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Efforts To Secure Relief Continue

Published: March 26, 2020 11:25 am ET

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It is an understatement to say that everyone in Canada’s horse racing industry is dealing with significant issues due to the COVID-19 pandemic. Amongst others, the situation continues to be extremely fluid For Woodbine Entertainment, which is dealing with a myriad of challenging issues, according to CEO Jim Lawson.

Lawson recently took the time to discuss Woodbine’s – and the Ontario horse racing industry’s – challenges with the Toronto Sun.

All Standardbred racing in Canada has ceased for the time being. Woodbine has been forced to delay the start of its upcoming Thoroughbred meet. As for Woodbine Racetrack, specifically, it has to figure out tricky logistical issues in regard to the backstretch, which had been ramping up significantly for live racing.

Thoroughbred grooms and horsepeople, some of whom are just returning to the country, have been tasked with dealing with horses while social distancing and, in many cases, self-isolating in the Woodbine backstretch. Many reside in the backstretch dorms. The independently operated backstretch kitchen, which has fed Woodbine horsepeople for decades, is currently closed. The closure, in turn, sends hungry horsepeople out to the nearby businesses to find food, which runs contrary to what social distancing – and particularly self-isolating – calls for.

While speaking generally – in terms of finding some sort of footing for the Ontario racing industry during COVID-19 crisis – Lawson did his best to dash the long-running misconception that horse racing is a rich individual’s game. He explained that Woodbine is working with government in terms of a relief plan. That relief, as Lawson said, would bring stability to Ontario horsepeople that have devoted everything in their lives, no matter how little they may have, to the industry.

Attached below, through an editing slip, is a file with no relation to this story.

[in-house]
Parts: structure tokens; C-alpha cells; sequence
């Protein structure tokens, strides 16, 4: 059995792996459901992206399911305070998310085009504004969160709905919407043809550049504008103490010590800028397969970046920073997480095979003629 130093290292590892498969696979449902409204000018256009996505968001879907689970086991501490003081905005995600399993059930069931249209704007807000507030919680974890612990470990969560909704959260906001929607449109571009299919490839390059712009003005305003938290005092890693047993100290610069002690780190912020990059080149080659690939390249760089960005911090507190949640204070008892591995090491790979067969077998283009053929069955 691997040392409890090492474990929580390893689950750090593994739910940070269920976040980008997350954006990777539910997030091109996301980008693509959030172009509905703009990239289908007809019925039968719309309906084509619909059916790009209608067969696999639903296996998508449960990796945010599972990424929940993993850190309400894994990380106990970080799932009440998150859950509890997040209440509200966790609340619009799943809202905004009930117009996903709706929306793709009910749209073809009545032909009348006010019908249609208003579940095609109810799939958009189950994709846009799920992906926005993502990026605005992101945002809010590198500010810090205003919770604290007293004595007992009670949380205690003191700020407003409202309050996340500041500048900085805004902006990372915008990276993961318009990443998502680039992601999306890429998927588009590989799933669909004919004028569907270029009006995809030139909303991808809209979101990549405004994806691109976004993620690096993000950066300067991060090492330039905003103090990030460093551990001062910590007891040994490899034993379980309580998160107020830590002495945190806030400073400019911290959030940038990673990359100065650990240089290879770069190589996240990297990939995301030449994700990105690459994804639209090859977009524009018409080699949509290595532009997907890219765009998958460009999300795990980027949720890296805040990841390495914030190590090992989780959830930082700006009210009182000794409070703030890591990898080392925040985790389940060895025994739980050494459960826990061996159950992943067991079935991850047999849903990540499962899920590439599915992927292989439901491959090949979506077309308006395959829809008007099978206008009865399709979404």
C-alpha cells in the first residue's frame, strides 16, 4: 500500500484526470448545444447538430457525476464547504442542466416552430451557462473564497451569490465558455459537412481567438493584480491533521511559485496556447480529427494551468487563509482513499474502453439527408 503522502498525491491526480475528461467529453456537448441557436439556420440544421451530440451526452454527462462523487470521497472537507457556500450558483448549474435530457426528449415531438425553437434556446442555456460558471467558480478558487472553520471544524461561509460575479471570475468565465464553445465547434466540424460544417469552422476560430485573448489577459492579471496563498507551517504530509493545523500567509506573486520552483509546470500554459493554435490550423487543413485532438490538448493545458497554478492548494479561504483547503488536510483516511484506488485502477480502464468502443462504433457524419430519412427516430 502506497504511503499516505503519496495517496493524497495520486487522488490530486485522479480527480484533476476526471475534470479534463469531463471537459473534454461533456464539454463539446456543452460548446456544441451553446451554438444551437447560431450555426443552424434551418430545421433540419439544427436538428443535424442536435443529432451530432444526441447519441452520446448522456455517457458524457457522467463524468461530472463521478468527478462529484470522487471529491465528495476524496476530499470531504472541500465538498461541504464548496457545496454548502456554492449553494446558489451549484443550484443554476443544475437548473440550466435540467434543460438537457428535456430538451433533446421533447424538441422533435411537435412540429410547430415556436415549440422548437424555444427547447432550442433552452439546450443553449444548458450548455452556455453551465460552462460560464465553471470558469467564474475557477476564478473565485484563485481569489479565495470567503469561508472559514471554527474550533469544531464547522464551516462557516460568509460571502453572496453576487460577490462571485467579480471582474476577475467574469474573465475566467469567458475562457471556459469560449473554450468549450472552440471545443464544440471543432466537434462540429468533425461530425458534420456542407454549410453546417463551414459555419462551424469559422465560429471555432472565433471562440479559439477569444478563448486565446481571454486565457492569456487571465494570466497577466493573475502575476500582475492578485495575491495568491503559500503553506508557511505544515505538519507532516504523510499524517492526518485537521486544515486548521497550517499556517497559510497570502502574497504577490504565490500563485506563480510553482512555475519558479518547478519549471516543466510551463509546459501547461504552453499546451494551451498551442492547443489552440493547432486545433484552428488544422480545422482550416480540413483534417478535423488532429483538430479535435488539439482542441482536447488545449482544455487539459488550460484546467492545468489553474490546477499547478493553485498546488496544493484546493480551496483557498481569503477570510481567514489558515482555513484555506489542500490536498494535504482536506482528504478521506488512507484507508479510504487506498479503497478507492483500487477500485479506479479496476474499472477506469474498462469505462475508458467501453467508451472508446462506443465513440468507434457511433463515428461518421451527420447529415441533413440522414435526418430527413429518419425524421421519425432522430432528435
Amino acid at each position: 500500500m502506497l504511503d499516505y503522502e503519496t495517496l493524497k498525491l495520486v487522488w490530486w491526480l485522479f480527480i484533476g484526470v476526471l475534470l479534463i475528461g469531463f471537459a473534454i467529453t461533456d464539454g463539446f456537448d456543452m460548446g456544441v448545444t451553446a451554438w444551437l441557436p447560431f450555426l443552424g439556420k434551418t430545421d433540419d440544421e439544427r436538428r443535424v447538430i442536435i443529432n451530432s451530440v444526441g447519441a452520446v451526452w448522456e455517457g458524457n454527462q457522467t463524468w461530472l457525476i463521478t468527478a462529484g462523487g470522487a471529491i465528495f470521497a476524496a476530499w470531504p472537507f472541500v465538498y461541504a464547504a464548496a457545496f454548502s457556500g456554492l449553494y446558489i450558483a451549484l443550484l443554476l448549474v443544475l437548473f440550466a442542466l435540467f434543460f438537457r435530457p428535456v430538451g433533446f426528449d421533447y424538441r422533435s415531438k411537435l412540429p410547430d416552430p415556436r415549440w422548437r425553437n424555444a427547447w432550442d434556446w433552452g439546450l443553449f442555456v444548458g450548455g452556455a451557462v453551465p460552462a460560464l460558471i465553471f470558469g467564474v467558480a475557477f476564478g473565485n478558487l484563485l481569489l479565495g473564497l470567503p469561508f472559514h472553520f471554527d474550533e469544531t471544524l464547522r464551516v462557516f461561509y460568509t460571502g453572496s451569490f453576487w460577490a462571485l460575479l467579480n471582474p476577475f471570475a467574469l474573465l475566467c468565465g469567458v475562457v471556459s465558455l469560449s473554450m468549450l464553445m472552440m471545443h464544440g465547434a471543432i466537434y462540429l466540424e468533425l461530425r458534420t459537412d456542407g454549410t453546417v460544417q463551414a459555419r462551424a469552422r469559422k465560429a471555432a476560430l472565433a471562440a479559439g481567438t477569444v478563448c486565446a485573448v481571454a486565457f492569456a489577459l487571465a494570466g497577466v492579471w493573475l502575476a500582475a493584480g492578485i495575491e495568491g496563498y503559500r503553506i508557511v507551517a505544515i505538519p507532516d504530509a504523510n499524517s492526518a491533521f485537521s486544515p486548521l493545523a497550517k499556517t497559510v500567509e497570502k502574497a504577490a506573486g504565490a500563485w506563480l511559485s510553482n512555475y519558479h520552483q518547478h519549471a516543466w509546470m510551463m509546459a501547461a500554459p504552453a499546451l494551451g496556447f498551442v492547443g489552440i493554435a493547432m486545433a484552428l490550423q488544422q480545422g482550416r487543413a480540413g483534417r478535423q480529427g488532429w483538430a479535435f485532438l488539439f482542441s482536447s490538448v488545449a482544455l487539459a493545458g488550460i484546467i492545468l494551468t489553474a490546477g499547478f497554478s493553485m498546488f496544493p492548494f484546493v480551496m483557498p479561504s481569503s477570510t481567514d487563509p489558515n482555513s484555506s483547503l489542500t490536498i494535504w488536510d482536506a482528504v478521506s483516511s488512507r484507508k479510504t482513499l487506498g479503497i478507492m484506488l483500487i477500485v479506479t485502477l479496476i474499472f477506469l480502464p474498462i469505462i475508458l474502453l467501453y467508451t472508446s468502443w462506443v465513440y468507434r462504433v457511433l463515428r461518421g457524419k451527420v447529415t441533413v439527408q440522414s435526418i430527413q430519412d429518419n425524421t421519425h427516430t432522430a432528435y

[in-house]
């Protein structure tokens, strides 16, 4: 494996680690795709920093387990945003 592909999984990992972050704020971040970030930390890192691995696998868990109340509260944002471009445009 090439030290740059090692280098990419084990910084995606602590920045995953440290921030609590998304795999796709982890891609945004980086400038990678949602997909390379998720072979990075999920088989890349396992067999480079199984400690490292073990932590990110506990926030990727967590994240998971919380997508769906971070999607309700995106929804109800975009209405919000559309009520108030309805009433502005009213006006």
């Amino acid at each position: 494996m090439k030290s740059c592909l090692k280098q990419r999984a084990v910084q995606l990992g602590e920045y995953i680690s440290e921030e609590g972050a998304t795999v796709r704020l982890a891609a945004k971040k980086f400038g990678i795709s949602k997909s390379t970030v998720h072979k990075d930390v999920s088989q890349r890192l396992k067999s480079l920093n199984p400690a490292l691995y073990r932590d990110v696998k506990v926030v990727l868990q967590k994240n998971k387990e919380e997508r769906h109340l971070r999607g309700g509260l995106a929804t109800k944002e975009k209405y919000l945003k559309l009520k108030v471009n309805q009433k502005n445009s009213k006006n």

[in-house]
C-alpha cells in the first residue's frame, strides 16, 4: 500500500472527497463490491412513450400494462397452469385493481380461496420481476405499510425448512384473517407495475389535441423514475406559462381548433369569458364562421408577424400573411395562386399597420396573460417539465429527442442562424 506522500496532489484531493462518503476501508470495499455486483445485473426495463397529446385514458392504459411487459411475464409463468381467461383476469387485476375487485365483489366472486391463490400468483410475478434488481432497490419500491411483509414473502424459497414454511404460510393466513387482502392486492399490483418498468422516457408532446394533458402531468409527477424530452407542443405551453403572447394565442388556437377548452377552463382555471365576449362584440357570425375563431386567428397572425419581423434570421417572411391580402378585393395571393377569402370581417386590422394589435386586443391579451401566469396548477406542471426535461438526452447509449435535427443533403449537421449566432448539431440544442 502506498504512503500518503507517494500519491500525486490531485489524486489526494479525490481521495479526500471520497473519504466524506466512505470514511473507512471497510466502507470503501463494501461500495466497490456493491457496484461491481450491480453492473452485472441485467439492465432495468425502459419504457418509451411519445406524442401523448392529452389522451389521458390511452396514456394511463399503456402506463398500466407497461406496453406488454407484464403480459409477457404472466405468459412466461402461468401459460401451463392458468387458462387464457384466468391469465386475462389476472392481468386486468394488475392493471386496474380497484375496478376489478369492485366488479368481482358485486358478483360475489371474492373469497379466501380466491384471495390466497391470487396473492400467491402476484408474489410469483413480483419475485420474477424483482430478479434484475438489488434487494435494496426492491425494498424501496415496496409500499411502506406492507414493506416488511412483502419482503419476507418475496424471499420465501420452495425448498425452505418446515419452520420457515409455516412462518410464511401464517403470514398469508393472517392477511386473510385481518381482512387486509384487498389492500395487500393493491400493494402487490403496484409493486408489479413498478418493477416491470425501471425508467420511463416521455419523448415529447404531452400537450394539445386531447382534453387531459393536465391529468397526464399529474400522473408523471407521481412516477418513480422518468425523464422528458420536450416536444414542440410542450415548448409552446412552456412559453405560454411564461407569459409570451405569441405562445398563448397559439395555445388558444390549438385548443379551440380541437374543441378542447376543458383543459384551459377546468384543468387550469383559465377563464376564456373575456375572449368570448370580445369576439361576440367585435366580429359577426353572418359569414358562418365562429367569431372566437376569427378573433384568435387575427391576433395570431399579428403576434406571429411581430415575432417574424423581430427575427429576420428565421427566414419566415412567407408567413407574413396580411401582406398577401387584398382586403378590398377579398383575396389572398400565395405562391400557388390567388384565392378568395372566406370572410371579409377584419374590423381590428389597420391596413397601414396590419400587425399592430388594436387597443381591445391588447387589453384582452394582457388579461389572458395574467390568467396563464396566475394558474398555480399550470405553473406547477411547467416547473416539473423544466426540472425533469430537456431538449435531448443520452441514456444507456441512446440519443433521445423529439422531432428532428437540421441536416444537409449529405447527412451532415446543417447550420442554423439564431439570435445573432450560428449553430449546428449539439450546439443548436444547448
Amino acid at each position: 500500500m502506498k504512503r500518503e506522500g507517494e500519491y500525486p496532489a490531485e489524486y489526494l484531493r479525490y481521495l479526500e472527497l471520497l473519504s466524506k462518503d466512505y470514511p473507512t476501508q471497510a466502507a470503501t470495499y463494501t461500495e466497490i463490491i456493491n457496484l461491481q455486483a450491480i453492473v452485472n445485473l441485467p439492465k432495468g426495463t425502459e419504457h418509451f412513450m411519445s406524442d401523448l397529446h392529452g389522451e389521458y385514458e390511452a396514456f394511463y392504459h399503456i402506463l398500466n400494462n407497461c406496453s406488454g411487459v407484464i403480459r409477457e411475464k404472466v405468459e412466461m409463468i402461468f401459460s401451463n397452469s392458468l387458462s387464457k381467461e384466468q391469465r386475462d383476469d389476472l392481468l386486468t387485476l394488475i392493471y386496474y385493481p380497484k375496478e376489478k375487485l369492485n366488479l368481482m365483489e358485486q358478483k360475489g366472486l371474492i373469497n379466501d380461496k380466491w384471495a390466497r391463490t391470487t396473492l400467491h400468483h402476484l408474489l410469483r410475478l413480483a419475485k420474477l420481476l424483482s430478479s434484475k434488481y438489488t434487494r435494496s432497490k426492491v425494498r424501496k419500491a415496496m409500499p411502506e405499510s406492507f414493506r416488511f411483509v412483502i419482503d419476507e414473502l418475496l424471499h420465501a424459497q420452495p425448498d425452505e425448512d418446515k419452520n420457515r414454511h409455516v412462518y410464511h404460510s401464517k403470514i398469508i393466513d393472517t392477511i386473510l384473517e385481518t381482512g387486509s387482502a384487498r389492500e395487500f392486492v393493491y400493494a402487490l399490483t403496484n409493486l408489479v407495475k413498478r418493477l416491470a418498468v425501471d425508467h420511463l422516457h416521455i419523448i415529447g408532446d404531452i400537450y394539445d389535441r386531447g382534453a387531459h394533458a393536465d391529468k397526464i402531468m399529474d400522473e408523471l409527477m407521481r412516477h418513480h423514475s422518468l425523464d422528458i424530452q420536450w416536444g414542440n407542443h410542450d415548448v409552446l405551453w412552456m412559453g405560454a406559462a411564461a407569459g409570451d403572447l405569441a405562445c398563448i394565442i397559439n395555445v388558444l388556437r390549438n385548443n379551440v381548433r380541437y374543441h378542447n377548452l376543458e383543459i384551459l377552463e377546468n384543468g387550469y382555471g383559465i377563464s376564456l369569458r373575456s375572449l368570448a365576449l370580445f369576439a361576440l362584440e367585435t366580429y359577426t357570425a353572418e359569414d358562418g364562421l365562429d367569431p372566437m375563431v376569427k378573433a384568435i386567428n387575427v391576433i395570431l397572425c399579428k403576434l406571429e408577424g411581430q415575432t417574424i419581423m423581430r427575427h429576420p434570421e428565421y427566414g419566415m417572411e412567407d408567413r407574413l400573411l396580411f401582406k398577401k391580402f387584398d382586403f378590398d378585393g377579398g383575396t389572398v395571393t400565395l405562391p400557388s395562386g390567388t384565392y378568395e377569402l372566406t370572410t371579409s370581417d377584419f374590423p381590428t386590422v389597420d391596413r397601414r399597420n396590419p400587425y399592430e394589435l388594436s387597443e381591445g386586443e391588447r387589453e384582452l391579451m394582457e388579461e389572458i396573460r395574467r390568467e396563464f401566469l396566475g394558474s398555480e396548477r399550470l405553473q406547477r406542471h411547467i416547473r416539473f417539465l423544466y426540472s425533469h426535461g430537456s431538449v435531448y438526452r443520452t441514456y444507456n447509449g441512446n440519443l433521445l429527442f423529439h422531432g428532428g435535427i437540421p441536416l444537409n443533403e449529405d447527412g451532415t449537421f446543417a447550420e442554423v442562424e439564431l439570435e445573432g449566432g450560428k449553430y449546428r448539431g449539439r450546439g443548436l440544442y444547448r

“There’s just no money right now and that’s the problem,” Lawson told the Toronto Sun. “We’re working with the government on a relief fund, but we’re putting so many grooms and hot walkers and everyone else out of work. And despite the perception that horse owners are wealthy, they really aren’t. There’s a very small handful of owners that are wealthy and the rest of them are hard-working people. And they can’t make this work without any sort of funding. And the longer this goes on, the bigger threat it is to this entire industry.”

Lawson’s 360-degree perspective of Ontario’s current racing landscape is why he and Woodbine Entertainment exhausted every effort to keep live racing continuing at Woodbine Mohawk Park and to keep the now-delayed Thoroughbred meet at Woodbine Racetrack on schedule.

“You ultimately have to be able to look in the mirror and say that people’s lives are more important than people’s livelihoods and that’s really hard for people to accept,” Lawson was quoted as saying. “You have to just try to do the right thing.

“I’ve got a very supportive board and I have to make these decisions and it’s terribly weighing,” continued Lawson, who fully understands the gravity of the situation. “The decision to close down Mohawk, it was like: ‘Wow, I understand the hardships that are going to be created here.’”

(With files from the Toronto Sun)

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